The air outside Kuhl Gym on Saturday, Nov. 17 was crisp as autumn exerted herself and winter rolled in with the biting wind, but the line of fans that stretched from the gymnasium entrance to the edge of the parking lot breathed heat and exhilaration as they awaited admission into this year's Fall Concert, headlined by '90s never-say-die rockers Third Eye Blind.
The scene was filled with a variety of students, strangers and scalpers all looking forward to getting out of the cold and getting into the mood.
When the doors opened, the building flooded and the home of the Blue Knights belonged to Stephan Jenkins and his band of manic, angst-driven showstoppers. The crowd continued to pile in, and the concert staff, including The Lamron's own Travis Sackett, a senior, frantically prepared for what would be a blowout of synthetic overtures and harmonic stage psychosis.
When the house lights dimmed and opening act Matt White took to the stage, the gym was enlivened more than ever before. Unfortunately, White's inflated, love-sick sounds that wavered between "love me!" and "why don't you love me?" while remaining an over-swelled version of The Fray or Mat Kearney, was absent of that chemical changeover that allows great bands to synchronize and blow musical bullets through brains. Regardless of White's inability to avoid sounding like a Maroon 5 cover band, the students responded affectionately.
With White's set winding down, everyone waited with that suspended rock show eagerness while the concert crew exchanged drum kits and lighting cues for the main act. Thirty-three minutes later, the alt-rock demi-gods found themselves under purple lights and the emphatic hollers from the crowd. Their equipment was impeccable: a five-star setup with stalling strobe lights that kicked in during the percussion transitions of their first tune along with an oversized band banner of lights, both entirely excessive and absolutely necessary.
This was the tone throughout the night. Third Eye Blind would persistently overthrow the grandeur of their previous song with their following song, in step always towards the high society of musical pandemonium. The crowd devoured every bit. The changeover absent in White's live performance was burned to ash and swept away almost instantaneously after the arrival of Third Eye Blind.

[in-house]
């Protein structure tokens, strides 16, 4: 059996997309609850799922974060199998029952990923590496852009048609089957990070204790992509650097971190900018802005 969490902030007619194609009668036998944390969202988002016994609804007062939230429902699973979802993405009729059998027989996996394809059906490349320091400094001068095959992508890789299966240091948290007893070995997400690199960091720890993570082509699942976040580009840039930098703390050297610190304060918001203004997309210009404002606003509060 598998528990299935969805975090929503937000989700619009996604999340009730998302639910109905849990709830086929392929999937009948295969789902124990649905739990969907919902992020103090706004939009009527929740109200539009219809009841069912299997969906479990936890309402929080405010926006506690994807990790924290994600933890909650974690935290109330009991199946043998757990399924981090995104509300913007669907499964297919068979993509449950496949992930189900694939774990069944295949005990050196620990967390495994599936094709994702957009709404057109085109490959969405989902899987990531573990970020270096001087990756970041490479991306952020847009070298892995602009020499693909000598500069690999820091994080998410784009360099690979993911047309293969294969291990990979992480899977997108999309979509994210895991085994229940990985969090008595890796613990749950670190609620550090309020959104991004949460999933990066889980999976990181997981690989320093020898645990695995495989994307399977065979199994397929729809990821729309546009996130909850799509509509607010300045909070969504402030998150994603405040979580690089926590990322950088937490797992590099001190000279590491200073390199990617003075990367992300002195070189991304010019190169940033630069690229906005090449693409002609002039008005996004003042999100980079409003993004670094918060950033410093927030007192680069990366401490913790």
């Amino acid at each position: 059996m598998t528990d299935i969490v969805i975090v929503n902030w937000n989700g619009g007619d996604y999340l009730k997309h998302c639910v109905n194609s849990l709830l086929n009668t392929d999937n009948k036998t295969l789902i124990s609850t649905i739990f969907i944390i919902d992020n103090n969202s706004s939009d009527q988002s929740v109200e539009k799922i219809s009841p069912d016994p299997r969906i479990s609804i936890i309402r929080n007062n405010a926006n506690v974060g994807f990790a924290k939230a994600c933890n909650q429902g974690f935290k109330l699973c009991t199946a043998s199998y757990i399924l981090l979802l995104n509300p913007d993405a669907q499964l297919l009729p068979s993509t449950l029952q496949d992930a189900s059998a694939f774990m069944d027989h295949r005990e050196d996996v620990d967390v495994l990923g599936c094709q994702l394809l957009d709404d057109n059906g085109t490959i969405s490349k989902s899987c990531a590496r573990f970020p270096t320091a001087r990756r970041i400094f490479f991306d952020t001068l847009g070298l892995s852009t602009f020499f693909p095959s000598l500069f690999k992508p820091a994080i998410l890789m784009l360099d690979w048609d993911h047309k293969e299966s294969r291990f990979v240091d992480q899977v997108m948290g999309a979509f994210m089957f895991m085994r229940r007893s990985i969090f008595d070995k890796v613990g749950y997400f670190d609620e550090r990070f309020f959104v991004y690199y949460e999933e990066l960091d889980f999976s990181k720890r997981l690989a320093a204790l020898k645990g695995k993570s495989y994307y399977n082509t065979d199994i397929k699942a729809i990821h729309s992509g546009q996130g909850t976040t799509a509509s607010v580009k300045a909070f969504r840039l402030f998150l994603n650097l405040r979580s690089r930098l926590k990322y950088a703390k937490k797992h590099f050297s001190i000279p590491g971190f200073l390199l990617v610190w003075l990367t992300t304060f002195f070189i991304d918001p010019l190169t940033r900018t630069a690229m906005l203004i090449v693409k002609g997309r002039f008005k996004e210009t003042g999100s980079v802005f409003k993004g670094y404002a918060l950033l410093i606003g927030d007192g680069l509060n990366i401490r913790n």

The band, which sported a different guitarist (Tony Fredianelli) and bassist (Leo Kremer) than the 1990s counterpart, played together as if every member were meant to match each other. Alongside Jenkins' stage presence that was "in the mood for a throw down," the concert had one level of energy: absolute.
Particular highlights came with the performances of "Semi-Charmed Life," the unreleased "The Bonfire" and "Jumper," when drummer Brad Hargreaves exploded from one end of his kit to the other, and then back again during his big solo.
Another highlight came when the entire band moved to acoustics and the front of the stage, showing their effortless ability to transition from alternative to screamo to acoustic without forfeiting their irrefutable sound. Jenkins later announced that the band would not only release a live album, but that Geneseo was on the list of venues the band would be recording at. This led to an uproar unlike all others in the night and from that point forward the gym was united under the illuminated banner of "3eb."
The crowd at Kuhl Gym watched Jenkins and company shoot at the stars with saturated affluence and resounding immortality. When their set was over, the crowd remained until Jenkins returned to play the childish but coveted "Slow Motion" and finally, "How's It Gonna Be." Put to the test, Third Eye Blind delivered, and the night will surely go uncontested for years to come.